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[Developer Musings] ‘A Flawed Paradise’: Three devs weigh in on the good and bad of Nintendo’s eShops

Posted on April 20, 2014 by (@NE_Brian) in 3DS eShop, Developer Musings, Wii U eShop

Brjann Sigurgeirsson – Image & Form


Previous Works: Image & Form is most well known for SteamWorld Dig, but the studio also released Anthill for mobile and SteamWorld Defense Tower for DSiWare.

Upcoming Games: Image & Form is hard at work on the next “SteamWorld” game.

This may sound strange, but the Nintendo eShop is like El Dorado in more senses than one. There are nuggets everywhere, the (customer) people who hang out there are laidback, knowledgeable and friendly, and it hasn’t been invaded by greedy, cheapskate (developer) conquistadores who insist on trading glass beads for gold, making shallow games with a minimum of effort and yearning to race us to the bottom.

Sure, we weren’t the first ones on the scene. But other studios we’ve talked to that develop for the eShop feel the same: “Let’s hope the others don’t come here, let them slug it out on mobile or Steam. This is Paradise: most everything here is good, the gamers are REAL gamers who pay for quality, and when you shout out there’s an echo. I’m never leaving this place.” You can venture out, but you know you’ll be back. And on that steep hill in the middle of this city of gold stands the huge Nintendo totem. All ye other gods, never mind entering here; these people shan’t be swayed.

In October 2012 we decided to take SteamWorld Dig to the eShop, after having been successful on the App Store with our very clever trail-defense hit Anthill (buy it! now!) – but we simply didn’t have the nerves to bet the farm on the mobile-game lottery again. At that time we knew no one at Sony or Microsoft. We didn’t really know anyone at Nintendo either, but we HAD made a Nintendo game before, and thought we could do it again. Now, this is about 18 months ago – the Stone Age, in gaming chronology. Things were very different back then: the jury was still out on the 3DS, and no one could tell for sure if it was going to be a hit, or if it had already failed.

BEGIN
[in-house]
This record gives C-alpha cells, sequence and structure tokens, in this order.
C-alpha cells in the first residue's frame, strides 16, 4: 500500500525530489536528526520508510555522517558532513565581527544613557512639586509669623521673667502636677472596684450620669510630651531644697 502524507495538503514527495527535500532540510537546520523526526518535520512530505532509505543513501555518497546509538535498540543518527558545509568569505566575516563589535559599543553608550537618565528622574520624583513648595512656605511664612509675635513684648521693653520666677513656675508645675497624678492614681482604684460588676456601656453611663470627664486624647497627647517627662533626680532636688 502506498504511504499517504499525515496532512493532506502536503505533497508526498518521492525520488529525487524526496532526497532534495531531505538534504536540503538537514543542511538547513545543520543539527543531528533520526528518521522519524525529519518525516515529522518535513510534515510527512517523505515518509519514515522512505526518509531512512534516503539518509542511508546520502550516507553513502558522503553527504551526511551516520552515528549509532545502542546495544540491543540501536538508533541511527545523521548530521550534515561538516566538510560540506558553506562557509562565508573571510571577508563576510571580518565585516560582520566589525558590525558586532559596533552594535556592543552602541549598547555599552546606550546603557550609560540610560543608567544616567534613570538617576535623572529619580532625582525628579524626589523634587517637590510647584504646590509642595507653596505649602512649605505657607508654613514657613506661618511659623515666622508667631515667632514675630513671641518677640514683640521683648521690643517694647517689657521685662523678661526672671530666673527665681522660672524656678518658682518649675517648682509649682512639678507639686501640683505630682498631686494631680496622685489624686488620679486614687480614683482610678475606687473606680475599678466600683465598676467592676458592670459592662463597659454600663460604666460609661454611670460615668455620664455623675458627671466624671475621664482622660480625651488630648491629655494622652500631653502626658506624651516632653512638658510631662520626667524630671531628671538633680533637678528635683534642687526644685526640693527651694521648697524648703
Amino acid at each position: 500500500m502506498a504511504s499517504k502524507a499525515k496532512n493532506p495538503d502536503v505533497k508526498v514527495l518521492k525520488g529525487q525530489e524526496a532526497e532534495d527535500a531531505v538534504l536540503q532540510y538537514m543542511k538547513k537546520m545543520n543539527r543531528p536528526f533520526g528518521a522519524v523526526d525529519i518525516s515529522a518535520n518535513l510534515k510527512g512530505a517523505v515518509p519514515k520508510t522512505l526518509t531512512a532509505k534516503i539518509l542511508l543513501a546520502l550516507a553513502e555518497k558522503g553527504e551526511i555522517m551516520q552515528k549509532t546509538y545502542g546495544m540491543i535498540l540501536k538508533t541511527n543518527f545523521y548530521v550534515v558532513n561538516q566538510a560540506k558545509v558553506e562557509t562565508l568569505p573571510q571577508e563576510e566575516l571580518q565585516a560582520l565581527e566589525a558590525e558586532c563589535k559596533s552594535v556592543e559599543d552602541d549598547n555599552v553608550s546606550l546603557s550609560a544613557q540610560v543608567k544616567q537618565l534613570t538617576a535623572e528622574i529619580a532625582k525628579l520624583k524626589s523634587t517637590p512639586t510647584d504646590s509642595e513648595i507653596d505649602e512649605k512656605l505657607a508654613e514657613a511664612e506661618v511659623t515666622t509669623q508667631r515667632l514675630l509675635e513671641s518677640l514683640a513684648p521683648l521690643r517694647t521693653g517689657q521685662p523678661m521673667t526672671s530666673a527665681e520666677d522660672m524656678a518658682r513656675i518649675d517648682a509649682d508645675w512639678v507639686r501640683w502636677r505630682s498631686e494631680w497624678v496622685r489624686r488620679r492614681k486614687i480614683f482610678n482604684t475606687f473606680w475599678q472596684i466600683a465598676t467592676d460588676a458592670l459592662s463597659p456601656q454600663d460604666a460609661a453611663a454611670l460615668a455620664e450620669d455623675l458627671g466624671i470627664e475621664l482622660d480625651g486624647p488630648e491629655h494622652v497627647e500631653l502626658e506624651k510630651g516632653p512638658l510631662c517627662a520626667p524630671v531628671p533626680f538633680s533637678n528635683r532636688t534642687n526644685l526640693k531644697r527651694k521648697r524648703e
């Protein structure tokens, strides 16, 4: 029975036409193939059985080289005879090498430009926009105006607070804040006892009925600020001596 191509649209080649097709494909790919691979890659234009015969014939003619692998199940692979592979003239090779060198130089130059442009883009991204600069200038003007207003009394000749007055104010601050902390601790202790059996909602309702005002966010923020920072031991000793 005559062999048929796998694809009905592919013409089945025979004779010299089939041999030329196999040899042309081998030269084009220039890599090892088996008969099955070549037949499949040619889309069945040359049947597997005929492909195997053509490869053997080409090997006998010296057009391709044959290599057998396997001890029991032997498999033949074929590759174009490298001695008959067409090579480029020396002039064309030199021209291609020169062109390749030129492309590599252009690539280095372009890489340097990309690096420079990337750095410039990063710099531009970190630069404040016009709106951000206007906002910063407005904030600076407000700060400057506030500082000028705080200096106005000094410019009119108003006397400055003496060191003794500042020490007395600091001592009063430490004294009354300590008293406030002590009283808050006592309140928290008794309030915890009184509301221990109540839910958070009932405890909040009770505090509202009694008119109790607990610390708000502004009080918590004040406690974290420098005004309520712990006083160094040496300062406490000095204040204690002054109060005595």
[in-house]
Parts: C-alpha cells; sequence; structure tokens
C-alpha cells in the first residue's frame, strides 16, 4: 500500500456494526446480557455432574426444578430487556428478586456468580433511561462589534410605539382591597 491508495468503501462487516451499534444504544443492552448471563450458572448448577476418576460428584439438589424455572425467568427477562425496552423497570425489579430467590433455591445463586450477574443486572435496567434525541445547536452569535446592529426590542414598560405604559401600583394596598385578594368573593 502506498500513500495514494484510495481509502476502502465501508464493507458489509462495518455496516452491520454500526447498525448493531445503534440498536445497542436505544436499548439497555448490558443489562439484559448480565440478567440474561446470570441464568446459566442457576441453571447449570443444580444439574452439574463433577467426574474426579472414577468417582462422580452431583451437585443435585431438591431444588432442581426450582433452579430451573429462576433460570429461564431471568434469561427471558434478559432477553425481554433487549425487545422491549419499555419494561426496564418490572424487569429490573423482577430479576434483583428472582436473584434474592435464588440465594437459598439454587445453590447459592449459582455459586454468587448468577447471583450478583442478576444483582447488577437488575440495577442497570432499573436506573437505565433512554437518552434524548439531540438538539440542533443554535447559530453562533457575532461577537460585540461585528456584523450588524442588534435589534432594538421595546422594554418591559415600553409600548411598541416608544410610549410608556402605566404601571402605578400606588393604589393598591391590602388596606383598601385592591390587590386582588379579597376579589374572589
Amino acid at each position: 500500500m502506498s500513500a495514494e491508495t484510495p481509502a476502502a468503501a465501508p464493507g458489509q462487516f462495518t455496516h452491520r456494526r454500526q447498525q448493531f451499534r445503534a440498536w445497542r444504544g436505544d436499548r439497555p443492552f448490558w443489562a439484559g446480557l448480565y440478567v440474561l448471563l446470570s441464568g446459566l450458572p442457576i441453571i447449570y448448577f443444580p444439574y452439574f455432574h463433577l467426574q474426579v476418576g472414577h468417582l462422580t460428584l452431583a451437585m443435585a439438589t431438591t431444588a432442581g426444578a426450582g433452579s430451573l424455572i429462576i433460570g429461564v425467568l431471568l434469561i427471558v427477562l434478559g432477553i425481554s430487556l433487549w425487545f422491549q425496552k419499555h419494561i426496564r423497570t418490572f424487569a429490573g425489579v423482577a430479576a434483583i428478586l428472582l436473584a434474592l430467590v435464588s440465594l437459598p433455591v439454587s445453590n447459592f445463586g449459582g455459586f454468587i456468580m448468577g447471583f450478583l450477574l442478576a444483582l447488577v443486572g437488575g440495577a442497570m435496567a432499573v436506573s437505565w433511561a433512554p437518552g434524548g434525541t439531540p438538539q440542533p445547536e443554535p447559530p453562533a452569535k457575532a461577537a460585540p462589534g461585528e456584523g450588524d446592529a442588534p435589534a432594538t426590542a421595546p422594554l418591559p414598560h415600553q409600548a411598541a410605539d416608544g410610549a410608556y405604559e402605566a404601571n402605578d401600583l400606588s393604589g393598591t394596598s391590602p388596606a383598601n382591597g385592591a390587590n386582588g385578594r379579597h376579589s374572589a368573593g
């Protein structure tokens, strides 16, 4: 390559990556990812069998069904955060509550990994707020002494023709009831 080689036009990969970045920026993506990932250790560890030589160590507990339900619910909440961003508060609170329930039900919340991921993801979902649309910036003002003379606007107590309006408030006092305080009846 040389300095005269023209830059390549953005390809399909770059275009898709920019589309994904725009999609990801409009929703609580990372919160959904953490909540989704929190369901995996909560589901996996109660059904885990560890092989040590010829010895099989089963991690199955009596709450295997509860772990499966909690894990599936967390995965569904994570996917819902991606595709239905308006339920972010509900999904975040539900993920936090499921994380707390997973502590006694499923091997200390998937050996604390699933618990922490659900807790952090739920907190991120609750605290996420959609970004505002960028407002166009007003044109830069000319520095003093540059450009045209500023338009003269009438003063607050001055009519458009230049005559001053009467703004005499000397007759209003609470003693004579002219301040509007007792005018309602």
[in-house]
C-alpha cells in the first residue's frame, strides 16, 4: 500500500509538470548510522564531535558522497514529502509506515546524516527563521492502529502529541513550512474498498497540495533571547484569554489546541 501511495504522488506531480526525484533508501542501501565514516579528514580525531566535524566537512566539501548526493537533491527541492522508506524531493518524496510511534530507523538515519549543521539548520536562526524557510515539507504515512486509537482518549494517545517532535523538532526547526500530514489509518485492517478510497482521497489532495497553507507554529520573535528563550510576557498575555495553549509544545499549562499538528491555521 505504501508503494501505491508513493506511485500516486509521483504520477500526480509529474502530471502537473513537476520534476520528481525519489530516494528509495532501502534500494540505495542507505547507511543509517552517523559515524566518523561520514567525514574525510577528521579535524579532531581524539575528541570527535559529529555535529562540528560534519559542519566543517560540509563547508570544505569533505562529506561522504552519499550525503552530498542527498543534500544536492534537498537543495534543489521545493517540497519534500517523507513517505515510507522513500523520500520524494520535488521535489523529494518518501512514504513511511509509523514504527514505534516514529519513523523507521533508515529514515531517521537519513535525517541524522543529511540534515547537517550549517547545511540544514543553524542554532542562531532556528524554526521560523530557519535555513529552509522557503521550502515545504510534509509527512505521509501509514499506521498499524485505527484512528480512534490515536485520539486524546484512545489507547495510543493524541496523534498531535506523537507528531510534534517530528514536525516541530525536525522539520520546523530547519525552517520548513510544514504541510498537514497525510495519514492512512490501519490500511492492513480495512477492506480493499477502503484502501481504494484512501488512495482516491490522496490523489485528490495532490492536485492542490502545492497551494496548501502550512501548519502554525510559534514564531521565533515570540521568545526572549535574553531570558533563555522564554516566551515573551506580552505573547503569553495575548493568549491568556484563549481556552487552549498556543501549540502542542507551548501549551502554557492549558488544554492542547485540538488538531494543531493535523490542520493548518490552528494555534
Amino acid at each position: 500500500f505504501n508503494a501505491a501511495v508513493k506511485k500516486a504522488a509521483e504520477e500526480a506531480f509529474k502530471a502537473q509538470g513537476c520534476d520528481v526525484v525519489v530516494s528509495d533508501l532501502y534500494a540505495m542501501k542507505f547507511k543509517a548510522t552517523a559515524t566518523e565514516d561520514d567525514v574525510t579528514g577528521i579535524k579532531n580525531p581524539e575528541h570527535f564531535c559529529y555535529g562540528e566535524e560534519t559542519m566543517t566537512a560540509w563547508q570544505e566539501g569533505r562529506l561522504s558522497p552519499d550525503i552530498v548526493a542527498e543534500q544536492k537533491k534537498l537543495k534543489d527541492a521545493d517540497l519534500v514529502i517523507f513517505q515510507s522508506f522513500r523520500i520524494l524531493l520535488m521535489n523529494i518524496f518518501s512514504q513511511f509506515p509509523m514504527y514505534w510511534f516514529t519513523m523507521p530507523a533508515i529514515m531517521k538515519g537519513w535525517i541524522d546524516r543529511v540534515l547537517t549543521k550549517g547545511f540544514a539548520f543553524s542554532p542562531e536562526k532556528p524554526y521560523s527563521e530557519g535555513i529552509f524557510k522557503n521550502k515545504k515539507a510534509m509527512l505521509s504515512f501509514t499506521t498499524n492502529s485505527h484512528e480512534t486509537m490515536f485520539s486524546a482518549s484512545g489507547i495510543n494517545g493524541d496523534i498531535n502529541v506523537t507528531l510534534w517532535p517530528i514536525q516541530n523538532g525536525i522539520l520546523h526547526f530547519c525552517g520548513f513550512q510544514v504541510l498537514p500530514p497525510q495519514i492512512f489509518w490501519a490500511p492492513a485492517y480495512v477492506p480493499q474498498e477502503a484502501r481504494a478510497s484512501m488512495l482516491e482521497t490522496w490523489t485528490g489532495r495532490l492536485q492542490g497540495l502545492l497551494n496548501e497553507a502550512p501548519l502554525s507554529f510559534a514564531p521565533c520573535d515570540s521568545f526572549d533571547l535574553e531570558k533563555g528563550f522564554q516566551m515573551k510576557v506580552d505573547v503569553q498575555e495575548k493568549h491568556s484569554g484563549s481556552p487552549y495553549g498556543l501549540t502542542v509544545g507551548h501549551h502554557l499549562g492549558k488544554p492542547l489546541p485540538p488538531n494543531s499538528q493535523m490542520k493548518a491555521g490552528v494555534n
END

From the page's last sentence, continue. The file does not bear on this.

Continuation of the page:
But we’d been betting on the right horse: Last spring, Animal Crossing: New Leaf turned out to be a system seller, and paved the way for us. Suddenly the 3DS was a great device, also in terms of units sold. By the time we released SteamWorld Dig in August 2013, sales of Animal Crossing had started to slow down, which opened up for us. SteamWorld Dig became the game that dethroned the kaiser; within a couple of weeks we were #1 in Europe, North America and Australia. And just as suddenly, we were one of the most interesting developers in the world. All thanks to Nintendo, the eShop and the remarkable community.

I think that the Western eShops are marvels, but it could be that we are in exceptionally sweet spot. NOE and NOA listen to us and discuss things with us. They make us feel important, which is very nice – and new. Western gaming media are also very kind, and pick up on very many of the things we say.

The Japanese eShop and media exposure in Japan is a different matter. Sales are relatively low, and our publisher explained that Japanese media don’t like to cover games that are only available via digital download. For example, venerable Famitsu does not review games that are not distributed physically (again according to our publisher). And lastly, NCL are not as keen on doing sales and promotions for single games. We have managed to push through one sale there, and sales went up more than hundredfold every day for the duration. That sounds great, but actually says just as much about the day-to-day sales than the marvellous performance of a sale. 😉

Then again, SteamWorld Dig is a Western game, which adds to the barrier. Japanese games cater to Japanese gamers, and Western gamers prefer Western games. Nobody needs to get bashed for it, but in general the markets and tastes are simply very, very different from each other.

I hope that Nintendo stays the same – it may not be visible to everyone, but they are great at “handling” us indies – we want to be loved, and we feel that they love us. A lot.

Continue on for thoughts from Two Tribes…

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